34 years later, DNA technology heats up cold case
GREEN BAY, Wis. (WFRV) — For 34 years — the green bay police department worked to find out what had happened to 22-year-old Lisa Holstead.
The young mother was found dead just an hour after she was reported missing.
From there, the case slowed significantly, until October 2020.
“These cases are never closed,” Green Bay Police Chief Andrew Smith said in the days following Lou Archie Griffin’s arrest. “We never give up. The reason why we’re able to solve this case was through forensics, genetic genealogy.”
Local 5 sat down with Detective David Graf to discuss the breakthrough.
“I’ve always been aware of this case,” Detective Graf said. “Sometimes in my downtime I’d look at past cold cases.
Detective Graf says DNA was the key to solving the case.
“I was lucky in this case that it was well-preserved and there was enough of the DNA to have it tested several times,” he explained.
The police did find and preserve DNA found on Lisa’s body back in 1986, but they never were able to match it to anyone.
“In Wisconsin now, if you’re currently arrested for a crime, at least for a felony, just like your fingerprints and your picture, they take a sample of your DNA,” the detective said.
Griffin is a felon, but his felony arrest took place in 1981, before police started collecting DNA.
Local 5 spoke with Joe Lefevre, Department Chair of Forensic Science at Fox Valley Techinical College about the use of DNA technology by police.
“The problem is we don’t have a lot of people in our DNA database,” he explained, “so, you know, on tv shows it always seems like they get that droplet of blood, they get that, hair, fiber, whatever, and it matches to somebody instantly.”
Lefevre told Local 5 that in real life, that’s often not the case.
Still, it’s important for police officers to learn how to properly collect and store DNA evidence.
“If we’re storing it properly at the police department and we’re taking our safeguards to make sure it doesn’t get contaminated or anything, it’s gonna be viable for as long as anyone that’s involved with the case is going to be alive,” Lefevre explained.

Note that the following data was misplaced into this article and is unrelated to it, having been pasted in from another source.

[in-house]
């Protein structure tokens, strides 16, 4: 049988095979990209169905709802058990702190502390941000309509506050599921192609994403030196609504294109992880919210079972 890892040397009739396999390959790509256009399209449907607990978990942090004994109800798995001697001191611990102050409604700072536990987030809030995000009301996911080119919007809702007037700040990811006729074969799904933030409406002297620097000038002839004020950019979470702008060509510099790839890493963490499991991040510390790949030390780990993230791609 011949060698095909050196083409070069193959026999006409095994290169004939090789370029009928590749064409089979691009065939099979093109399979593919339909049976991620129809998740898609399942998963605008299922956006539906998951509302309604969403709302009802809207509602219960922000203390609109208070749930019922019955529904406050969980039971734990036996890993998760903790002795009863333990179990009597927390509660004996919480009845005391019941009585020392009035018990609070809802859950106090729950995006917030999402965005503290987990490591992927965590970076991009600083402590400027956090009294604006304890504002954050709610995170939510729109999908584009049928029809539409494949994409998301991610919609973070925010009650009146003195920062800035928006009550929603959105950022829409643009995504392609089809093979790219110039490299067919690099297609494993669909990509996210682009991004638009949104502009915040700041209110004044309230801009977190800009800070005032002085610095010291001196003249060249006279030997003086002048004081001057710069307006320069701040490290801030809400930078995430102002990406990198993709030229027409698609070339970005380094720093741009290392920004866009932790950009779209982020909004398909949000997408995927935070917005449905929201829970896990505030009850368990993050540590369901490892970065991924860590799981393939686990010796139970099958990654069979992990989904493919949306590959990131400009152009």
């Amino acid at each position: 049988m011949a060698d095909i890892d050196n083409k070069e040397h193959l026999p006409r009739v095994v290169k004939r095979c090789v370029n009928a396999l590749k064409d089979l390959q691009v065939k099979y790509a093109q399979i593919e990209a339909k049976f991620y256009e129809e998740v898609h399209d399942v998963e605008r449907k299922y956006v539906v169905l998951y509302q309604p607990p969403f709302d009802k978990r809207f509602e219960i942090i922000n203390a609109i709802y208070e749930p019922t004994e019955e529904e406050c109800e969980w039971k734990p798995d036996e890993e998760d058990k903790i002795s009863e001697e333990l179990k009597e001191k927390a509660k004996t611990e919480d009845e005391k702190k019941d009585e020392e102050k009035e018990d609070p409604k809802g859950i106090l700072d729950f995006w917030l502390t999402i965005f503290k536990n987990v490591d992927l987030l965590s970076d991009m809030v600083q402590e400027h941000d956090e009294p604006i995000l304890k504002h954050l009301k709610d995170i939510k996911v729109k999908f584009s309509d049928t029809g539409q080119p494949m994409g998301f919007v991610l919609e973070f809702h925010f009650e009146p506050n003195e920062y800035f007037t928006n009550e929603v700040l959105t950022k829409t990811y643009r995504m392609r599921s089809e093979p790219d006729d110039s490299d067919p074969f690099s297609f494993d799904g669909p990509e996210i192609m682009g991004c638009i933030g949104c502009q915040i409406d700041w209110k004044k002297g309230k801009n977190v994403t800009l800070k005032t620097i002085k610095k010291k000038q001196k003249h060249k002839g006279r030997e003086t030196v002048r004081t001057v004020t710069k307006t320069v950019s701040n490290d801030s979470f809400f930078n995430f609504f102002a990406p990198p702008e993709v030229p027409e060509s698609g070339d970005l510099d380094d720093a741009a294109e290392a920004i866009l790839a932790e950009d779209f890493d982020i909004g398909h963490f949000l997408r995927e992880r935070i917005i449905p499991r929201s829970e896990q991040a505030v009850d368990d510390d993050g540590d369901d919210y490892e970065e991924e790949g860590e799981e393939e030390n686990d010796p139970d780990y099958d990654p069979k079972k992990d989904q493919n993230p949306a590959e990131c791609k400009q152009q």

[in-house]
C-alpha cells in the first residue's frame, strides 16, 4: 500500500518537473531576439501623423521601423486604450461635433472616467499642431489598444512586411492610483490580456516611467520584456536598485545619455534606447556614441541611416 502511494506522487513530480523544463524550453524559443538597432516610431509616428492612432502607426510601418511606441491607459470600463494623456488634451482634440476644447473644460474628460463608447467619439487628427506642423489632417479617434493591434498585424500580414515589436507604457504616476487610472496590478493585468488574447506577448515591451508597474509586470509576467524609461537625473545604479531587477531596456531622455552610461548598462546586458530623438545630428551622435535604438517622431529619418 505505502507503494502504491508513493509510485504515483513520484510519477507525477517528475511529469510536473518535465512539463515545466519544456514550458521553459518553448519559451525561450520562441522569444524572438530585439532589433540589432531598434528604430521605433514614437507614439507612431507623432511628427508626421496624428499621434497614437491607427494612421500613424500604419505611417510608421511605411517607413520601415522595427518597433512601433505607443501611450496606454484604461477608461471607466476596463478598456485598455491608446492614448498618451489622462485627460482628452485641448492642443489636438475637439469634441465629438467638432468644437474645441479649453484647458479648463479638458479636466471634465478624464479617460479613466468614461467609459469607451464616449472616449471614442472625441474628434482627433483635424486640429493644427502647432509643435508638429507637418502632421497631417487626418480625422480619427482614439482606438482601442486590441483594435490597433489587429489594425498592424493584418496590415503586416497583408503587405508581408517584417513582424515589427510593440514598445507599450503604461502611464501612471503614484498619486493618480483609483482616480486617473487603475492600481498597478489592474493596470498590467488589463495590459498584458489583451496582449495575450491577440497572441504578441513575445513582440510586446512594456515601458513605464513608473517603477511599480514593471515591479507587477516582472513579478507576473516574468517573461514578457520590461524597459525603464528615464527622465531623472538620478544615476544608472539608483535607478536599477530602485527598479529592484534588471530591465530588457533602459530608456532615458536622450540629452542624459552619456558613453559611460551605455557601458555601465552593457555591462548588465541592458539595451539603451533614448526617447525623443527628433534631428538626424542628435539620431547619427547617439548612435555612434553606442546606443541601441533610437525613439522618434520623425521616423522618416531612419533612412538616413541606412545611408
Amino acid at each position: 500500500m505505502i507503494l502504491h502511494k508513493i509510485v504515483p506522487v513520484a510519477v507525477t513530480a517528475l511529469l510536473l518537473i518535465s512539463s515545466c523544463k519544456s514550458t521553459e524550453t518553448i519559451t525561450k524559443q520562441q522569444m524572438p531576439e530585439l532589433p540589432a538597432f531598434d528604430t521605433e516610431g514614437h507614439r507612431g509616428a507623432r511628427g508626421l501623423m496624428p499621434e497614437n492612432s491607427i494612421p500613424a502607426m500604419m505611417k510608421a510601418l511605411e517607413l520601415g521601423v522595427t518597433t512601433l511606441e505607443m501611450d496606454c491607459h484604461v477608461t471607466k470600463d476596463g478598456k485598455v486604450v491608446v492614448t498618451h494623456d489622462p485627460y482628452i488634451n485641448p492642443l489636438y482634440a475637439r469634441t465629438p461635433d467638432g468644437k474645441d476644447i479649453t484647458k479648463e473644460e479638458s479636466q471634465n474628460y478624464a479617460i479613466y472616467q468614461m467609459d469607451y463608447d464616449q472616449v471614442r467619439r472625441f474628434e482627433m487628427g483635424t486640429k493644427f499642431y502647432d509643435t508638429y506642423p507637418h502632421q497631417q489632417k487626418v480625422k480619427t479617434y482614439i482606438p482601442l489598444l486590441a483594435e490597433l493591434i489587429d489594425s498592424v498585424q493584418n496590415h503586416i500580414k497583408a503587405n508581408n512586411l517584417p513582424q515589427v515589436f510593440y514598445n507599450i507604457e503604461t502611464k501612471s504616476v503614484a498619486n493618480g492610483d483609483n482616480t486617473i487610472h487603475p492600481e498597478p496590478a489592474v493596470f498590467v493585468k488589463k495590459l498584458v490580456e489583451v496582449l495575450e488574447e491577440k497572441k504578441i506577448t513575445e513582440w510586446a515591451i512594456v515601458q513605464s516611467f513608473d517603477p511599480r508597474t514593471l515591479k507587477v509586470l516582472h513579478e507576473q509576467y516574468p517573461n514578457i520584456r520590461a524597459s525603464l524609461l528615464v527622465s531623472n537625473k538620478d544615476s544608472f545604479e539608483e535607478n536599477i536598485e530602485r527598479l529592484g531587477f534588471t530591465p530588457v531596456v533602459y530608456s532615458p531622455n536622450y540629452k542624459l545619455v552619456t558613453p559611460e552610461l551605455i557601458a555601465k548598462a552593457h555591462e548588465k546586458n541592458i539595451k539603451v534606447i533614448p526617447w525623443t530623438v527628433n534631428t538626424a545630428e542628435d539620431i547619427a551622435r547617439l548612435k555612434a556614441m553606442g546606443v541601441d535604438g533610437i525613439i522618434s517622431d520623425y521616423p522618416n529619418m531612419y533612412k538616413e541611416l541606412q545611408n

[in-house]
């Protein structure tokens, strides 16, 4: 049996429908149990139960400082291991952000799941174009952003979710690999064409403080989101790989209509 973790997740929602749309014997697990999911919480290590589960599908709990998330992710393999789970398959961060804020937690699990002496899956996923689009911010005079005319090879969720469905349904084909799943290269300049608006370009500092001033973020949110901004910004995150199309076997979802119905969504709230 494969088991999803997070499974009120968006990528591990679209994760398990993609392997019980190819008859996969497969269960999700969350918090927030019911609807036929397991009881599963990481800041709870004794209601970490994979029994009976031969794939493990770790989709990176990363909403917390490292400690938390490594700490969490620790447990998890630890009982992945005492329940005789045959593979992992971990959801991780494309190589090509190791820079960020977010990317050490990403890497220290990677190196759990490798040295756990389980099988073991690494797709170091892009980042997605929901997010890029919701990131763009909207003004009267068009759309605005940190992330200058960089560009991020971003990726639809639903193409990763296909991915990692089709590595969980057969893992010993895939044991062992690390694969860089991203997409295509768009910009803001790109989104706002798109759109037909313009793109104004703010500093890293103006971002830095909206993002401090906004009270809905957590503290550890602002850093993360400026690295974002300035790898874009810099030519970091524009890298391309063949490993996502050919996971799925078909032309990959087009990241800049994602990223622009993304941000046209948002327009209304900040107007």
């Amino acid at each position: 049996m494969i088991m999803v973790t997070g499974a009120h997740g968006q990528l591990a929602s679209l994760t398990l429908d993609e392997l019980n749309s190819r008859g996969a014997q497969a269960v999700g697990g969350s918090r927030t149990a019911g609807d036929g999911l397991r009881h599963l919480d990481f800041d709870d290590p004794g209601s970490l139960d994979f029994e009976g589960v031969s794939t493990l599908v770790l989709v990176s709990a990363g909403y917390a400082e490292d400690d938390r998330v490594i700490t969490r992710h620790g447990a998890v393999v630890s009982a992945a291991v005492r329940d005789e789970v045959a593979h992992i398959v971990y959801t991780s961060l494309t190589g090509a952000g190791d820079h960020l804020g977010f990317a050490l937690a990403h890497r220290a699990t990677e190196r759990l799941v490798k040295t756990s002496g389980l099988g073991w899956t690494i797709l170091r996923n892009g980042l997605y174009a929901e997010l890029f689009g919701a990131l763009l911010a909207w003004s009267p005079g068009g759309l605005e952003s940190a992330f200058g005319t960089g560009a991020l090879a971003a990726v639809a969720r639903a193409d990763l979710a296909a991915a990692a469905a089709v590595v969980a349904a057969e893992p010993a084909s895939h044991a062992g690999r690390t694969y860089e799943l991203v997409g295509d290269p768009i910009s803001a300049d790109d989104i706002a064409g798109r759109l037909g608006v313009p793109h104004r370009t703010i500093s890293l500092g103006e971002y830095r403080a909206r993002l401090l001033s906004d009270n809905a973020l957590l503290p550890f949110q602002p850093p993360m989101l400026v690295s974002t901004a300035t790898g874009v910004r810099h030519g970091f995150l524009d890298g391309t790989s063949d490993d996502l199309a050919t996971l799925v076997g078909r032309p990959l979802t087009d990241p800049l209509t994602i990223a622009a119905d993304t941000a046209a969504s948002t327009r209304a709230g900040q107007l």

In this case, DNA left behind was kept safe until genetic geneaology helped police find a match.
“You use open source databases out there that any citizen can access. You know, you’ve heard of ancestry.Com and 23&Me,” Detective Graf explained.
Those specific sites require a subscription.
Detectives use free databases to try to find possible DNA matches.
They end up with a list of people who might be related to the suspect.
From there, “it’s your typical, boots on the ground, knock on doors, interviews, look for additional evidence, look for witnesses,” Detective Graf said.
All that lead investigators to Griffin, who had been released on parole after serving a prison sentence for Second-Degree Sexual Assault of a Child in May 1986.
At the time of lisa’s murder, he was living in Green Bay.
In the fall of 2020, police began watching griffin at his home in Racine.
They were able to collect DNA from beer cans and a cigarette butt he threw out.
That DNA matched the DNA found on Lisa’s body.
“Our detectives, accompanied by federal agents and state agents and local agents arrested Mr. Griffin,” Chief Smith said.
Griffin has been charged with one count of First Degree Intentional Homicide.
He was bound over for trial.
“I do this for several reasons,” Detective Graf said, “but one of the main reasons is to get answers for the family and to get justice for the victim and hold the person responsible.”
Local 5 has reached out to Lisa’s family.
They say they’re waiting until the case is over to comment.